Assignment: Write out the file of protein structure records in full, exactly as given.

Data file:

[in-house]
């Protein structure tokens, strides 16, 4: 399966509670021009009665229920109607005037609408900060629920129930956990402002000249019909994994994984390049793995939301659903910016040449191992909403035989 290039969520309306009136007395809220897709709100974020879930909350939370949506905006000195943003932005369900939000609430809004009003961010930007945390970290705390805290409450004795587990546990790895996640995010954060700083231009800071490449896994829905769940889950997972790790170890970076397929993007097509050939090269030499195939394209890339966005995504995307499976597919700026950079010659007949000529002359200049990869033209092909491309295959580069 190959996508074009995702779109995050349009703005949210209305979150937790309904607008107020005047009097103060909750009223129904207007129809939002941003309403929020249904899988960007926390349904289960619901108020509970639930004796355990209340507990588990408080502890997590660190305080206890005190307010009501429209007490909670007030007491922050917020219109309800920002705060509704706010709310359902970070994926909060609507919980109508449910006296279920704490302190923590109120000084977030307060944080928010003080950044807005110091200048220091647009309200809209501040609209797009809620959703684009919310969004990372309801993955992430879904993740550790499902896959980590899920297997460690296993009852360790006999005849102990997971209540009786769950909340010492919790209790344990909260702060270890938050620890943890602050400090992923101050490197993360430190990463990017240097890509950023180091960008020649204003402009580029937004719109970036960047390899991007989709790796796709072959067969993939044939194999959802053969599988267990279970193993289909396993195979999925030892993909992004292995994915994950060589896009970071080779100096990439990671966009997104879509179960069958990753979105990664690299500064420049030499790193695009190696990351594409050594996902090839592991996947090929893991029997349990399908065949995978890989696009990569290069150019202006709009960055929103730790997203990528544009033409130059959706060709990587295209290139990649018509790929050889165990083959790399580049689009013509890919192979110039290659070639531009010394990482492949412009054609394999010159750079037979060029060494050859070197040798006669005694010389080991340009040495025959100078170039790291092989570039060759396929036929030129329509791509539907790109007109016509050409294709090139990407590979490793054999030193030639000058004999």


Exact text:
[in-house]
């Protein structure tokens, strides 16, 4: 399966509670021009009665229920109607005037609408900060629920129930956990402002000249019909994994994984390049793995939301659903910016040449191992909403035989 290039969520309306009136007395809220897709709100974020879930909350939370949506905006000195943003932005369900939000609430809004009003961010930007945390970290705390805290409450004795587990546990790895996640995010954060700083231009800071490449896994829905769940889950997972790790170890970076397929993007097509050939090269030499195939394209890339966005995504995307499976597919700026950079010659007949000529002359200049990869033209092909491309295959580069 190959996508074009995702779109995050349009703005949210209305979150937790309904607008107020005047009097103060909750009223129904207007129809939002941003309403929020249904899988960007926390349904289960619901108020509970639930004796355990209340507990588990408080502890997590660190305080206890005190307010009501429209007490909670007030007491922050917020219109309800920002705060509704706010709310359902970070994926909060609507919980109508449910006296279920704490302190923590109120000084977030307060944080928010003080950044807005110091200048220091647009309200809209501040609209797009809620959703684009919310969004990372309801993955992430879904993740550790499902896959980590899920297997460690296993009852360790006999005849102990997971209540009786769950909340010492919790209790344990909260702060270890938050620890943890602050400090992923101050490197993360430190990463990017240097890509950023180091960008020649204003402009580029937004719109970036960047390899991007989709790796796709072959067969993939044939194999959802053969599988267990279970193993289909396993195979999925030892993909992004292995994915994950060589896009970071080779100096990439990671966009997104879509179960069958990753979105990664690299500064420049030499790193695009190696990351594409050594996902090839592991996947090929893991029997349990399908065949995978890989696009990569290069150019202006709009960055929103730790997203990528544009033409130059959706060709990587295209290139990649018509790929050889165990083959790399580049689009013509890919192979110039290659070639531009010394990482492949412009054609394999010159750079037979060029060494050859070197040798006669005694010389080991340009040495025959100078170039790291092989570039060759396929036929030129329509791509539907790109007109016509050409294709090139990407590979490793054999030193030639000058004999």